Those starting out or expanding forge ahead despite bumpy ride

Those starting out or expanding forge ahead despite bumpy ride


It has been a baptism of fire for Mr Alex Chok, whose modern European restaurant and cocktail bar Lumo in South Bridge Road has been open for a month.

It is the 35-year-old’s first foray into the food-and-beverage scene – right in the midst of the Covid-19 crisis.

Given that the industry has been battered by the pandemic – a survey by restaurant reservations platform Chope found that 93 per cent of 249 restaurants polled have seen a dip in revenue – it would not appear to be an opportune time to open a dining establishment.

But the 70-seat Lumo had been a year in the making and Mr Chok did not want to disappoint his team of eight, so he bit the bullet.

Unfortunately, he finds himself in the same boat as many other F&B owners.

Business has taken a hard hit due to the decline in footfall in the Boat Quay area after bars and entertainment outlets had to close.

Mr Chok says: “At this moment, it’s all about survival. The goal now is to keep the place afloat enough to pay salaries.”

In the Chope survey, 78 per cent of the restaurants said they are not prepared to last longer than six months if things do not get better.

While some F&B owners may be putting their opening or expansion plans on hold, there are others like Mr Chok who are going against the tide.

With tenancy agreements already signed and rent kicking in around the time of the outbreak, hospitality group The Supermarket Company went ahead with opening its third Sprmrkt restaurant yesterday in Dempsey. Its neighbouring new Portuguese restaurant Tuga launches at the end of this month.

The group’s managing partner, Ms Quek Sue-Shan, is already facing a manpower shortage. There were some people who signed the contracts but did not turn up for work.

She is also working on Sprmrkt’s online ordering platform, which will also offer delivery from the other two outlets at Cluny Court and Robertson Quay.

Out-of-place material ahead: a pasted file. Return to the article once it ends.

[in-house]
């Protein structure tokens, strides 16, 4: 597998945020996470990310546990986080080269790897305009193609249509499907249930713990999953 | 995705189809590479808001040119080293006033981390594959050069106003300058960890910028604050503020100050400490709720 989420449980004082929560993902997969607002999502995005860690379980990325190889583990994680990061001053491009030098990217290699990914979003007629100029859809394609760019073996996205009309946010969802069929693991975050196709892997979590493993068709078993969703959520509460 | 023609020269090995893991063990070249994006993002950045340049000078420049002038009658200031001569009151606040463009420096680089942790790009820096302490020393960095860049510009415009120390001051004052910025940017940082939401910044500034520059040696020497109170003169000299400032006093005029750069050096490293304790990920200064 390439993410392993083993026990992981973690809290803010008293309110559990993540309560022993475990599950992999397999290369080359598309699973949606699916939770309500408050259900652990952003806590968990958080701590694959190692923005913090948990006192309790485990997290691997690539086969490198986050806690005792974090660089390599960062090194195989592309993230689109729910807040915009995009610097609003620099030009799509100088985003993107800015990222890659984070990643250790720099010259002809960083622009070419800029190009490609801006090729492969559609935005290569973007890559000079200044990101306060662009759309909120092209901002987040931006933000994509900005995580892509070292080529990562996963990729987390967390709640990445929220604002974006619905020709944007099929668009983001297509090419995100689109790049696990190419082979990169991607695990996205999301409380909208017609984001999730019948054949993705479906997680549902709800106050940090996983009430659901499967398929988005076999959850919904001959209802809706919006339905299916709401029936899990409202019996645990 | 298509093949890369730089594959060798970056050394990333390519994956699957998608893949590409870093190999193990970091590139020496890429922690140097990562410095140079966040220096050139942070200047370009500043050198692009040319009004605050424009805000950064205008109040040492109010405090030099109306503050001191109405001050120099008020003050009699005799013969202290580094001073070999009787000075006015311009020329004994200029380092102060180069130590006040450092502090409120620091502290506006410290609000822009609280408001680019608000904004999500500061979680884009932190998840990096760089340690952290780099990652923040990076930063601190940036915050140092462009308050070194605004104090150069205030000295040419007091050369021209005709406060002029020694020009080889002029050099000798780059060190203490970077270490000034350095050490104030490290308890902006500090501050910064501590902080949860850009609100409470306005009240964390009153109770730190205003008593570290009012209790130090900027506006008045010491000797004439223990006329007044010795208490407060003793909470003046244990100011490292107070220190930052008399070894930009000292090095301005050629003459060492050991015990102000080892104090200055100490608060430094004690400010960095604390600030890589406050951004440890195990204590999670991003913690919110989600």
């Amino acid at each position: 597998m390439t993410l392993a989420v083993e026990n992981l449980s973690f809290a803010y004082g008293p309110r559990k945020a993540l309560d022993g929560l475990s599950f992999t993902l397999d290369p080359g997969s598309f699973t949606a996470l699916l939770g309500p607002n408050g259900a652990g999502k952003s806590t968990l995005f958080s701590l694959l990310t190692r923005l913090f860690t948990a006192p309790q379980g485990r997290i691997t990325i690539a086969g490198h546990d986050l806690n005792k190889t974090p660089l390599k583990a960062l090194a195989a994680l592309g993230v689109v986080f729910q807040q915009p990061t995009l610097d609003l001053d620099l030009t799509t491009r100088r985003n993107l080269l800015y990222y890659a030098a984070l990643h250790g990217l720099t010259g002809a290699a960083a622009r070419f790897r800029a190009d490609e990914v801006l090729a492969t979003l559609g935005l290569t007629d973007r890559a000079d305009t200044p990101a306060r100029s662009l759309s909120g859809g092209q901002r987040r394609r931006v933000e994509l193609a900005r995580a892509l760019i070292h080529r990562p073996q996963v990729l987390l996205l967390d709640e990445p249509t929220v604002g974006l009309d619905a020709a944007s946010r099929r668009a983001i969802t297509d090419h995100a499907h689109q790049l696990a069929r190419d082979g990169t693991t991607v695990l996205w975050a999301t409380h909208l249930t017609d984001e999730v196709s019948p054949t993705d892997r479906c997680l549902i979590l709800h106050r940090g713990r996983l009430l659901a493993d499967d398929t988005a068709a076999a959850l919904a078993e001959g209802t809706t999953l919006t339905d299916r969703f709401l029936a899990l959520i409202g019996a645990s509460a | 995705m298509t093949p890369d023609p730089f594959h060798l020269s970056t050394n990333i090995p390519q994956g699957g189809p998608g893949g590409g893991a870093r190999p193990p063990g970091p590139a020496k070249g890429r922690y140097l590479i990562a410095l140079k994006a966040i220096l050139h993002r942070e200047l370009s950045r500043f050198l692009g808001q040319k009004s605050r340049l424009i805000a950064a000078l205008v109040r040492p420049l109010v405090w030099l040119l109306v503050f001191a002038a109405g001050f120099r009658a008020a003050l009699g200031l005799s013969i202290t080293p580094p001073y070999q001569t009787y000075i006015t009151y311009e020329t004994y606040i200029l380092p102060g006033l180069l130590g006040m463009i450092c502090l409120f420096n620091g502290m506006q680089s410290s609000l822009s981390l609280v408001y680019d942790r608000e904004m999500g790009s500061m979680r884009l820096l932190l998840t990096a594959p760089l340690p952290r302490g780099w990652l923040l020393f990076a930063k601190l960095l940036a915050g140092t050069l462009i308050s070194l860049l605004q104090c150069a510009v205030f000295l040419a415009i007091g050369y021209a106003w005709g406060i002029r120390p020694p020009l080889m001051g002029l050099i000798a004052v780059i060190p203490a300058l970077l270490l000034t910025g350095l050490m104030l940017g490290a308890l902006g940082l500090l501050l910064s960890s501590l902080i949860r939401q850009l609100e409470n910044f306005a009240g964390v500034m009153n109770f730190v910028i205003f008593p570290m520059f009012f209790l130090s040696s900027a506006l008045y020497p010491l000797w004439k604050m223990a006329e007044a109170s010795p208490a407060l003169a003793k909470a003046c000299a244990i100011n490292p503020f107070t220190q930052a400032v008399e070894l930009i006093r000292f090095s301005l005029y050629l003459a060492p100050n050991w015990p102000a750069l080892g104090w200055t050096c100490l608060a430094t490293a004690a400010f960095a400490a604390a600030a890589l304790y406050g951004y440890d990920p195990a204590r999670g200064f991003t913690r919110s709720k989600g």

Mr Carlos Couto, Tuga Singapore’s co-founder, says: “With the current situation evolving at such a rapid pace, it is hard to predict how the F&B landscape will look like in six months. As such, we need to be flexible and fast-moving.”

Also monitoring the situation closely is China Whampoa Home Made Noodles’ business manager Tan Pei Nam, 35.

The brand recently opened its second and third outlets – a 24-hour branch at Nam Wah Coffeeshop in Geylang Lorong 12 opened on Dec 31 and an outlet opened last month in Bukit Merah.

Plans for further expansion are on hold, as Mr Tan cautions there could be more disruptions ahead for the industry.

The original outlet in Whampoa Drive is run by second-generation owners Alan Ng, 48, and his wife Inthawong Duangcheewan, 42.

The Geylang outlet doubles as a central kitchen space to prepare the noodles, soup and chilli, as well as ingredients such as the marinated pork and sliced mushrooms. The outlet also offers more fancy options of abalone and crayfish.

Mr Tan says business is still thriving despite the bleak times – especially at the Bukit Merah outlet. He points out that unlike pricier restaurants, homemade noodles can be a daily staple for diners.

However, he is not resting on his laurels and also offers the noodles on food delivery platforms such as GrabFood, Deliveroo and Foodpanda.

New brands continue to enter and expand in Singapore. They include South Korean pizza chain Go Pizza, which will launch at cloud kitchen space Tampines Food Co on April 17. It will then expand into delivery-only locations in Clementi, Orchard and Sembawang.

Other home-grown F&B businesses have also taken the opportunity to relaunch or revamp their offerings.

Two refurbished establishments at One Fullerton – two-Michelin-starred French restaurant Saint Pierre and Riviera Forlino (formerly Italian restaurant Forlino) – have relaunched with new menus. The latter also has a new chef.

At Blue Lotus Concepts International, managing director Ricky Ng has rebranded Blue Lotus Kitchen & Bar in Alexandra Road, which served Mediterranean food, and renamed it Opio Kitchen & Bar. It had a soft launch last week and now serves Asian fusion cuisine.

But due to the pandemic, he has pushed back plans to open Opio in Perth at the end of this month, as well as another Blue Lotus restaurant in London in July.

He says: “Even though the economy is down, it is a good time for us to soft-launch Opio. It is easier for the team to practise and train first. When the market is back up, we will go full force into marketing.

“For the overseas openings, we’d rather be safe than sorry. If you push to open, you’re going to end up with more problems.”

But he is prepared for the worst.

Both Opio and his flagship Blue Lotus Chinese Eating House at Sentosa Cove have their leases up this year, and he does not rule out closing them if things worsen.

“If the market continues to be like that, why not? Nobody will be able to survive,” he says.

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